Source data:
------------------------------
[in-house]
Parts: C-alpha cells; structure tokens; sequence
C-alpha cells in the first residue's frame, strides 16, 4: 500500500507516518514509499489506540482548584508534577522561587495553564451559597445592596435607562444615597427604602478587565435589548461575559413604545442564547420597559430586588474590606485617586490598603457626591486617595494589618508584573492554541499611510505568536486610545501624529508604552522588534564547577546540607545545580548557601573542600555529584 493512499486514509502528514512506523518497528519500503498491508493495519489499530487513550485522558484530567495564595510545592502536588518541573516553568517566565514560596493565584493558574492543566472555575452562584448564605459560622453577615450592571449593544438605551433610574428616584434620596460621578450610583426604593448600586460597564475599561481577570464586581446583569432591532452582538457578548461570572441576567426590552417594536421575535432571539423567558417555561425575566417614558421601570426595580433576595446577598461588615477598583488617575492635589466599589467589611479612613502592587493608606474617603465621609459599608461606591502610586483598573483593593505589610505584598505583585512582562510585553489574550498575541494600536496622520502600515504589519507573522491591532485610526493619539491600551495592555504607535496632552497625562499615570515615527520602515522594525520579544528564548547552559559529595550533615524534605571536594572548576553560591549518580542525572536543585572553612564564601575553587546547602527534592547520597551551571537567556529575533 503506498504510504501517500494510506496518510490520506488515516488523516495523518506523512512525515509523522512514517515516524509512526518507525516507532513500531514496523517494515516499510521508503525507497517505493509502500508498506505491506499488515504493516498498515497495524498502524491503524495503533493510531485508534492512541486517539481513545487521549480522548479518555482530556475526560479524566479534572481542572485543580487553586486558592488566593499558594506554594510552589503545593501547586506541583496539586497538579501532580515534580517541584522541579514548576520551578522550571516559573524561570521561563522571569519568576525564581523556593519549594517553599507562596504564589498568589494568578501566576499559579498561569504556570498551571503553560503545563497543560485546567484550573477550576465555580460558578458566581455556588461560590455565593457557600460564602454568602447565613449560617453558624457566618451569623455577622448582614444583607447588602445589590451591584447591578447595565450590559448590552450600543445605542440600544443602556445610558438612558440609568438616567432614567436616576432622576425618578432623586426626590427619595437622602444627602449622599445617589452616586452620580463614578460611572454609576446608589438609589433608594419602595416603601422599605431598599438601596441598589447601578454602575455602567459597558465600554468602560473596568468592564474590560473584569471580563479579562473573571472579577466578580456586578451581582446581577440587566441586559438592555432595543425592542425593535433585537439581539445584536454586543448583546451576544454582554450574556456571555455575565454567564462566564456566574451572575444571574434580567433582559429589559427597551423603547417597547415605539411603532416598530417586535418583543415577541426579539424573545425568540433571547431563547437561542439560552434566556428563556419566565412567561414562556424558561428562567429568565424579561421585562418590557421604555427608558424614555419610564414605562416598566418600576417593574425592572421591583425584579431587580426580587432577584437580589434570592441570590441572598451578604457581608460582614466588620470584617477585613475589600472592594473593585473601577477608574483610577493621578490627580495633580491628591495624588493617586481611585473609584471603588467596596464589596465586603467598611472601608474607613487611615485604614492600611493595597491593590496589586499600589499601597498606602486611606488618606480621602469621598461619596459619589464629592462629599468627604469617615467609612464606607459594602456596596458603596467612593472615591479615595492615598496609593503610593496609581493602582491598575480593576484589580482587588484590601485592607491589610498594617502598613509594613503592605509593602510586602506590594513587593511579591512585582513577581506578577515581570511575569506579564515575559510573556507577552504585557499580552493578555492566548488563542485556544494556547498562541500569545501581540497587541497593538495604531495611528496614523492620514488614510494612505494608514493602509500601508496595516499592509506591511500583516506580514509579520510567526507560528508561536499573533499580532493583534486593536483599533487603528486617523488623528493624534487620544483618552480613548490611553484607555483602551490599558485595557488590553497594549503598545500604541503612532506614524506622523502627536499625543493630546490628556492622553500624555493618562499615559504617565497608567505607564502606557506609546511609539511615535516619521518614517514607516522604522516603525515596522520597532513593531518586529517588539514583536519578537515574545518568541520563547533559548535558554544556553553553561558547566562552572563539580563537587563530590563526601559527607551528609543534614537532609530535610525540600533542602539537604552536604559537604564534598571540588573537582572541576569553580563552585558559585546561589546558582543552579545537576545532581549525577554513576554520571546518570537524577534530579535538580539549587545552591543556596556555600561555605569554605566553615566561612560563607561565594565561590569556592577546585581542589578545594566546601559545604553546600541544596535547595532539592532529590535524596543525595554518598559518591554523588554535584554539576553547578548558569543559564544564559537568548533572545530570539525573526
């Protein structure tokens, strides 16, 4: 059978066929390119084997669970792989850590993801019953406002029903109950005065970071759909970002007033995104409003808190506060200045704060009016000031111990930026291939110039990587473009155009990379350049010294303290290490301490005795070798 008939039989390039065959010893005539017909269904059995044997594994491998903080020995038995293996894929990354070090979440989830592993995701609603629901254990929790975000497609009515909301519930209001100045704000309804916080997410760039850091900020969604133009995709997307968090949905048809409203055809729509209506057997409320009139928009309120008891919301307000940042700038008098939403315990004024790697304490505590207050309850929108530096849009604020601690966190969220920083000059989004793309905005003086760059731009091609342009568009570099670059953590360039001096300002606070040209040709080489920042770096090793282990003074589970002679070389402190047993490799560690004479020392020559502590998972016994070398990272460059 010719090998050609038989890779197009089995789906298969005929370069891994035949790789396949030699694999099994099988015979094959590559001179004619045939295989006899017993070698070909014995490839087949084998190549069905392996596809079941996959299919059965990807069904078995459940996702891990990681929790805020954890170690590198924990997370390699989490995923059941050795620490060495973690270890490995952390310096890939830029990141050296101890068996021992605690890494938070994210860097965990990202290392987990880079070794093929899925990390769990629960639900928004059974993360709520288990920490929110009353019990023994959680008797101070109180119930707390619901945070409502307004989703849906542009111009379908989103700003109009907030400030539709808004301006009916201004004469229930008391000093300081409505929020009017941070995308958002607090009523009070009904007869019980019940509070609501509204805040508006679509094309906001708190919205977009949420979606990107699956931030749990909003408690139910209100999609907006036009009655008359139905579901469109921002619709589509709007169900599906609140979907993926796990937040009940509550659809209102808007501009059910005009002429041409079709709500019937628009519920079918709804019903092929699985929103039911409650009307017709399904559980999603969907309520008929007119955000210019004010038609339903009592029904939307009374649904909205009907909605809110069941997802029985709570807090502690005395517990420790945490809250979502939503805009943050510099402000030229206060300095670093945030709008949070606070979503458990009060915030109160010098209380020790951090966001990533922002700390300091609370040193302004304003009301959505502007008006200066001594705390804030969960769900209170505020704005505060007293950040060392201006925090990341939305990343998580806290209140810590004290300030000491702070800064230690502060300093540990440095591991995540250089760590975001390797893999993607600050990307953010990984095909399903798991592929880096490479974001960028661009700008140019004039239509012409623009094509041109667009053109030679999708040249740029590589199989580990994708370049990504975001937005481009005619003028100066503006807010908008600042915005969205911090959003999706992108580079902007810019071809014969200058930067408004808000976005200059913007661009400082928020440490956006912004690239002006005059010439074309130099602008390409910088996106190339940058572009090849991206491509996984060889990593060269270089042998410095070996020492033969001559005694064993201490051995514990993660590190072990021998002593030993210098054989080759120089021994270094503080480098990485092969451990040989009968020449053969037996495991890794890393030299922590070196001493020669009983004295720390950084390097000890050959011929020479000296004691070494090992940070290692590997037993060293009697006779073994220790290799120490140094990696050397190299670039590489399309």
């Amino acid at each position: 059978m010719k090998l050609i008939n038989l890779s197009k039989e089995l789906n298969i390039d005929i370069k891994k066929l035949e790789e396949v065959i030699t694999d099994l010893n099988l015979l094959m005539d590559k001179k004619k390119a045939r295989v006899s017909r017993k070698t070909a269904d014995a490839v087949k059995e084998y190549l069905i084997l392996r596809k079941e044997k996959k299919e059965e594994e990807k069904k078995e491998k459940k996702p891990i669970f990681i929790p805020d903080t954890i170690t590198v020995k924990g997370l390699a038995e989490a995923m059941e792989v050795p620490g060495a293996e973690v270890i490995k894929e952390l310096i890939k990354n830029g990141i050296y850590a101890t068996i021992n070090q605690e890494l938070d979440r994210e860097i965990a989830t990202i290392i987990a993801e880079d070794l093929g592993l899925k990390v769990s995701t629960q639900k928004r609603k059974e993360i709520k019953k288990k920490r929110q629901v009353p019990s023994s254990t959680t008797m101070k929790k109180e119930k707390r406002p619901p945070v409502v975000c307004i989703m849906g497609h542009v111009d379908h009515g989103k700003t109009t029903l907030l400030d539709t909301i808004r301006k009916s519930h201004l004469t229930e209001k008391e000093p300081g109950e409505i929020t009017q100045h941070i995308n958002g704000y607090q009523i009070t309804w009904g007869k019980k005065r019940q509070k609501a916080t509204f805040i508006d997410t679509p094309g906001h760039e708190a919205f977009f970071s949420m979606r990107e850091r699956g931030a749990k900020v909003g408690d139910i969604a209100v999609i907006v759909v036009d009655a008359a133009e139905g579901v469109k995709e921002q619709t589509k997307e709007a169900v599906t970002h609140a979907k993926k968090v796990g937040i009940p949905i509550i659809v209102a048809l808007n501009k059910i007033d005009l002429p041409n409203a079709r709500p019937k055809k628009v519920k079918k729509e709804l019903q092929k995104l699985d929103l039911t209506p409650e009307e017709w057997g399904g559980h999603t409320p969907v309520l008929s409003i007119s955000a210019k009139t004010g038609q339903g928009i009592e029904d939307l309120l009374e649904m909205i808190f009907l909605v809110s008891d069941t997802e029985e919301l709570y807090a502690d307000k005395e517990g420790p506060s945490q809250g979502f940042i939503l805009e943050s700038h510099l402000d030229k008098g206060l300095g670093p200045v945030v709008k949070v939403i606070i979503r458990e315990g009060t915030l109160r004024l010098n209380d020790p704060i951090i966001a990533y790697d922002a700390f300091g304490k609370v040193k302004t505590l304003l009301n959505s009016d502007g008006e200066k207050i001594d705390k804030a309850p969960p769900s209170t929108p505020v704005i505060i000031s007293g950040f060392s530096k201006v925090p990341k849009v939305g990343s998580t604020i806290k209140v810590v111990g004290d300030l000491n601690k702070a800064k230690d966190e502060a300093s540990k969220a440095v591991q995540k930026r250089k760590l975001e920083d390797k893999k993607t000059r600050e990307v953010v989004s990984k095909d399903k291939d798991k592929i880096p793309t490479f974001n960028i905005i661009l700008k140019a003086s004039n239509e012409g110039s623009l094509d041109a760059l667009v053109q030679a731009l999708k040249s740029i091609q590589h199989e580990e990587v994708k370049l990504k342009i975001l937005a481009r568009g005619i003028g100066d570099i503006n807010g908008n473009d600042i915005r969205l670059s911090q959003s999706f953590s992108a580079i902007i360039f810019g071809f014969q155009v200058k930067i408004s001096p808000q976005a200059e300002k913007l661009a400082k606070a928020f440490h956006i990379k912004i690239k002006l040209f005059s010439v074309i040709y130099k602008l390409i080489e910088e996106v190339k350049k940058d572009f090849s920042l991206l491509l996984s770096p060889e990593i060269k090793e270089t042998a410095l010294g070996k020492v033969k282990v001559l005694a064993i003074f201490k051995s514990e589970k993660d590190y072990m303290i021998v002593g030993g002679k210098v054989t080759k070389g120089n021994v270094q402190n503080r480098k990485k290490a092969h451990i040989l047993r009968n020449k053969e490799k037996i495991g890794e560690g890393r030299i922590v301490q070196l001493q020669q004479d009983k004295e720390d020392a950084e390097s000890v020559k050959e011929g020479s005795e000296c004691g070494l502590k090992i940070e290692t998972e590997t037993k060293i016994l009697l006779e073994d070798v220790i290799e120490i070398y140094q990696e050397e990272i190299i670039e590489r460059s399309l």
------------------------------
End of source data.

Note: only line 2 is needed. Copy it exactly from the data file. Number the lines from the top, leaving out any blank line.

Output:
Parts: C-alpha cells; structure tokens; sequence